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Dr. Gene
Dr. Gene, Veterinarian
Category: Dog
Satisfied Customers: 2680
Experience:  DVM degree from Ontario Veterinary College
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My 14.5 yo Husky mix has spinal arthritis. She is unable to

Customer Question

My 14.5 yo Husky mix has spinal arthritis. She is unable to stand up without someone helping her with her harness. The current problem is that cannot defecate from a standing position (she can urinate) and appears to be straining a great deal when she sits on her rump and tries to spin around. She does defecate inside when on her side, and outside when on the ground. What can I do to help her?
Submitted: 1 year ago.
Category: Dog
Expert:  Dr. Gene replied 1 year ago.

Hi there!

I have a few questions for you:

1. How was the spinal arthritis diagnosed (i.e. physical exam, x-rays, etc)?
2. Can you tell me about how she walks? Does she drag or scuff her rear feet, does she appear wobbly/drunk?
3. What does her stool look like?
4. How long has this been going on?
5. What medications/supplements is she on?
6. Has she had any other treatments/therapies?

Customer: replied 1 year ago.
1. MRI
2. Drags both; can be wobbly or fall; does not recognize when pads are folded under both rear legs.
3. Stool varies, but is either normal or soft like cowpie.
4. About 1 month
5. On Mexiletine (150 mg 3 times a day) to normalize ventricular tachychardia and Prednisone (10 mg twice a day)
6. No treatment directed at this problem except to add pumpkin to her food (wet: Wellness meat & sweet potato)
7. Mexiletine on board well before this problem; timing of Prednisone less clear.
Expert:  Dr. Gene replied 1 year ago.

Got it, thank you.

Sounds like a bit more than spinal arthritis. What you describe is consistent with spinal cord disease, e.g. chronic disc herniation or degenerative myelopathy - the spinal cord is either compressed or inflamed (or both) which causes interruption of signals to/from the rear legs resulting in weakness, incoordination, pain or other symptoms. The inability to defecate normally can be due to different reasons:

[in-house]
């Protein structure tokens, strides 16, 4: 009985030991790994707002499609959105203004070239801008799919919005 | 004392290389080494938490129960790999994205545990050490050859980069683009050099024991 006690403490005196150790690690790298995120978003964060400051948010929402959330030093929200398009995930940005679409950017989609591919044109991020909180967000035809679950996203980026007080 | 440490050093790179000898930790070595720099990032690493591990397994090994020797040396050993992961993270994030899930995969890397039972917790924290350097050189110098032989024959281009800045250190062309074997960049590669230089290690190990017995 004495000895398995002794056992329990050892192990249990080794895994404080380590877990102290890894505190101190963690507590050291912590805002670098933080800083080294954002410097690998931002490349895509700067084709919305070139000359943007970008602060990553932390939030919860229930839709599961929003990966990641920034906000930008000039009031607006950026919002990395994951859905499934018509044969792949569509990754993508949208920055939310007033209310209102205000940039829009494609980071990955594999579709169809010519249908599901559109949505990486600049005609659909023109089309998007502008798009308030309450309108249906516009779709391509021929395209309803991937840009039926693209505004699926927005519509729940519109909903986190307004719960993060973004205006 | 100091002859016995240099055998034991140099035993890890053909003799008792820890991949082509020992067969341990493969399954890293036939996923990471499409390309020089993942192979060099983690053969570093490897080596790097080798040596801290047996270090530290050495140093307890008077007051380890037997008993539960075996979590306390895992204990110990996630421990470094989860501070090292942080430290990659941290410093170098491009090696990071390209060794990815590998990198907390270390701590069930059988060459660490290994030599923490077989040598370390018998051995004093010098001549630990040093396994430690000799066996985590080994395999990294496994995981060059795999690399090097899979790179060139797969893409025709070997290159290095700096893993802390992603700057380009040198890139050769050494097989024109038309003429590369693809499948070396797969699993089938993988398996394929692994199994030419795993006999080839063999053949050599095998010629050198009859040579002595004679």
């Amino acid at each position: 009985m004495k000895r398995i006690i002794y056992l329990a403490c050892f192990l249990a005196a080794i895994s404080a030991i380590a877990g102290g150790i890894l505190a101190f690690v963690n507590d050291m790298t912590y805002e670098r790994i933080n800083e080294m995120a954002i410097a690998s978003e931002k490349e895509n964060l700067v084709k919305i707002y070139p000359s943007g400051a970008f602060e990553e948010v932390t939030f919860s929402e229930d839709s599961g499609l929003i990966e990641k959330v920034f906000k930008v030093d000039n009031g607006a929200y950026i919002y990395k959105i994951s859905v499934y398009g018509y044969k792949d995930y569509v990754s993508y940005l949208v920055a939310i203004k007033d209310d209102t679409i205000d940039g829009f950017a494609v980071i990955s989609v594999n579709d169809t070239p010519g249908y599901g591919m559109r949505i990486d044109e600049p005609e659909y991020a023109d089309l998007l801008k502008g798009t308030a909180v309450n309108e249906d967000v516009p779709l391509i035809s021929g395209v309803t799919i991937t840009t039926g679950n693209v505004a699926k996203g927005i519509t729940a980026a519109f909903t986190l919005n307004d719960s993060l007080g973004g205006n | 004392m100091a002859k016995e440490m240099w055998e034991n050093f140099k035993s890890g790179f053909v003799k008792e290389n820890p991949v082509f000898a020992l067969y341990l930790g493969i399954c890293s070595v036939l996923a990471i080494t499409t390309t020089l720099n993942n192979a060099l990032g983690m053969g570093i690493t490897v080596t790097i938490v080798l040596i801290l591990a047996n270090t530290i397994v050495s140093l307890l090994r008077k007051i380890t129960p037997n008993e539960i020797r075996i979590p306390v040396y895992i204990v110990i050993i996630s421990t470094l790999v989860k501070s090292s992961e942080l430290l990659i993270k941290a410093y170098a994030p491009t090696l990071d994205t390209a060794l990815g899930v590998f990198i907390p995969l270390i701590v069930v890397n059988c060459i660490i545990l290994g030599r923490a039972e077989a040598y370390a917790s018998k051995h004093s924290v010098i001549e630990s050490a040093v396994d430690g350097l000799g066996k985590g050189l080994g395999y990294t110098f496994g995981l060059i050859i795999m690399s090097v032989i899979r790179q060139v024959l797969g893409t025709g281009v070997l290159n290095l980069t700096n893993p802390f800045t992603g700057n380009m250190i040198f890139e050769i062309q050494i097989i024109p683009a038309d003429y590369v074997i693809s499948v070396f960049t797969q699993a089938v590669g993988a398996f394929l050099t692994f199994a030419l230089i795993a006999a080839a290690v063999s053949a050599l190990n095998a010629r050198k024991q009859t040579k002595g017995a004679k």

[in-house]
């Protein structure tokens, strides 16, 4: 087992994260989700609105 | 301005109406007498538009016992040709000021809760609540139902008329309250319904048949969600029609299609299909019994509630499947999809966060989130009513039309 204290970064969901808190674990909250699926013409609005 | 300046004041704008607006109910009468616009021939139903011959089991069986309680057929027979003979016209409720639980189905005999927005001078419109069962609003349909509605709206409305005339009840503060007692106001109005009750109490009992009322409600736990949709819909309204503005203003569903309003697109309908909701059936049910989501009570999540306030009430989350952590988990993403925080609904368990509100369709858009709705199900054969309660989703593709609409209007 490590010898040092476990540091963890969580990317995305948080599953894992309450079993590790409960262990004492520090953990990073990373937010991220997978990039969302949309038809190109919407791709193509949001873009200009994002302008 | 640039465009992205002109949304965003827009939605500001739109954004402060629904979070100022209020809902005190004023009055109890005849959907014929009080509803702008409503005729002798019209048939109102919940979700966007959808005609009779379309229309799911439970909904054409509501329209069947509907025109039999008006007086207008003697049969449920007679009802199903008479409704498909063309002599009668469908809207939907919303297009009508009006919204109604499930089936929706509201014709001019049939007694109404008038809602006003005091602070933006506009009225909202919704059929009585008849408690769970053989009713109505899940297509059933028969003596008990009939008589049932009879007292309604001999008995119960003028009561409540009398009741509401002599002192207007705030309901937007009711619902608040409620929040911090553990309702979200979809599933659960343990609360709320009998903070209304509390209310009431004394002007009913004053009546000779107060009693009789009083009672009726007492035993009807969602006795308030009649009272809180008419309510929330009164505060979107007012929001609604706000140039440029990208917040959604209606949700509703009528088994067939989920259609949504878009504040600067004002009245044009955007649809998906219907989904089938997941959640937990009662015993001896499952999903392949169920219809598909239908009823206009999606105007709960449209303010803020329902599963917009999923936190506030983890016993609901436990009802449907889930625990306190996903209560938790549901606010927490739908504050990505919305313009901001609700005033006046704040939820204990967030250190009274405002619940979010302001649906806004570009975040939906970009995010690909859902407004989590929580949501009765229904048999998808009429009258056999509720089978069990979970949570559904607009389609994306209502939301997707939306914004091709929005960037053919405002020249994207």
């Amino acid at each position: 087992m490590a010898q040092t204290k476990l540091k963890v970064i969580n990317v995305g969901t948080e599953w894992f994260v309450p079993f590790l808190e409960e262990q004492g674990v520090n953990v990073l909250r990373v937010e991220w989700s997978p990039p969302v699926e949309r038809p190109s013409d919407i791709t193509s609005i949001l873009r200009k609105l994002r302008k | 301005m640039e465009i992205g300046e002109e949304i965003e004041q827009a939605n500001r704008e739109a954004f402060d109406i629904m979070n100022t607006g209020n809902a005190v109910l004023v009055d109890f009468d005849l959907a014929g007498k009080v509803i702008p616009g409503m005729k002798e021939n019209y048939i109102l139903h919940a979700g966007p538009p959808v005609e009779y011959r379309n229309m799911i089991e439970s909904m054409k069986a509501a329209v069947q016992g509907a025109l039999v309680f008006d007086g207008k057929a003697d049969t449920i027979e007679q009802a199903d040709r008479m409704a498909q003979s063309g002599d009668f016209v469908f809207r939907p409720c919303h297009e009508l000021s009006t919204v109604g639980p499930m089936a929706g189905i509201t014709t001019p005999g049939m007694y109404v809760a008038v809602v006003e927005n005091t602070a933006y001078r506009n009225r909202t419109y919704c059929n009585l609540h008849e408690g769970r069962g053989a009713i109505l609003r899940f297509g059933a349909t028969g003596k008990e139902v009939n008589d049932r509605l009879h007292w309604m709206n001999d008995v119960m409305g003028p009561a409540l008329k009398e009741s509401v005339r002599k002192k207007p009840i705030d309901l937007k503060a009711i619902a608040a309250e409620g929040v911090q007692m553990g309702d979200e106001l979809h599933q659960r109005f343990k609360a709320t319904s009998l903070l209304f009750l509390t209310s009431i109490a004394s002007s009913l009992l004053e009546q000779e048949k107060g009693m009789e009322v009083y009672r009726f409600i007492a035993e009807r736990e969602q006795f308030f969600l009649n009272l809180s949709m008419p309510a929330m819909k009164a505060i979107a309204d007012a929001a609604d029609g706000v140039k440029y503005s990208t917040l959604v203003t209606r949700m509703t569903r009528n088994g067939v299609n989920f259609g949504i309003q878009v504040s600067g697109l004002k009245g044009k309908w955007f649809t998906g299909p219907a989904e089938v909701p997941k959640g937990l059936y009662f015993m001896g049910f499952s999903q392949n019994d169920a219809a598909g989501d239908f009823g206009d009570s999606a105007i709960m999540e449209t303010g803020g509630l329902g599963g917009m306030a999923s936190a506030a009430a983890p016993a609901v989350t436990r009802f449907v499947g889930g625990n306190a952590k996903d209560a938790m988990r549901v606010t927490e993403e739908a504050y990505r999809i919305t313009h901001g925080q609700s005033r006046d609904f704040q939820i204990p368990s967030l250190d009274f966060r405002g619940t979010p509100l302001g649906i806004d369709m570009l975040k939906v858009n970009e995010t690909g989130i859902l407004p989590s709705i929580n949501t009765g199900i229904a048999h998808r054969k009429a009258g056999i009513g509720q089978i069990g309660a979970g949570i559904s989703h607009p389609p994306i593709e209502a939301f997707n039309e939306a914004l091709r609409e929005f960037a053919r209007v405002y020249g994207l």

1. Weakness/incoordination/pain associated with the condition - physical inability to squat for long enough time for normal defecation to take place.
2. Interruption of nerve signals to the colon/rectum, resulting in dysfunction, enough to make defecation difficult.
3. Intestinal disease unrelated to the current condition (such as intestinal infection, inflammatory bowel disease, intestinal cancer, etc), causing soft stools, which are more difficult to expel; in combination with the weakness, this makes things even more complicated for her.

I would recommend looking into the soft stools to ensure this is not related to a gastrointestinal problem - consider abdominal x-rays, fecal parasite screening, pancreatitis testing (blood test), intestinal function testing (vitamin B12, folate and TLI test). While waiting for results, I would switch food (at least temporarily) to a low fat, easily digestible diet (your vet can recommend a specific one, but I would use either Hill's Prescription Diet i/d or Royal Canin Gastrointestinal) and a course of a probiotic (e.g. Fortiflora) for 10 days. If all is normal, I would continue the diet (as long as it's helping) and add on medication that can help improve pain control and strength; I would consider switching from prednisone to a non-steroidal anti-inflammatory drug (NSAID) such as carprofen or meloxicam (after a 5-7 day "wash out" period - between last dose of prednisone and first dose of NSAID), adding on gabapentin (long term; this drug is used for neuropathic or nerve related pain), a SAMe supplement (e.g. Denamarin) and a omega-3 fatty acid supplement (e.g. Welactin). I would give it 2-3 weeks and re-evaluate; if no improvement, then I would increase the dose of gabapentin and consider adding other pain medications; then if still no improvement after 3-4 weeks, it may be that the mobility of the rear limbs is as good as it gets, unfortunately.

Hope this makes sense and helps. Please let me know if you have other questions.

Expert:  Dr. Gene replied 1 year ago.
I'm just following up on our conversation about your pet. How is everything going?
Dr. Gene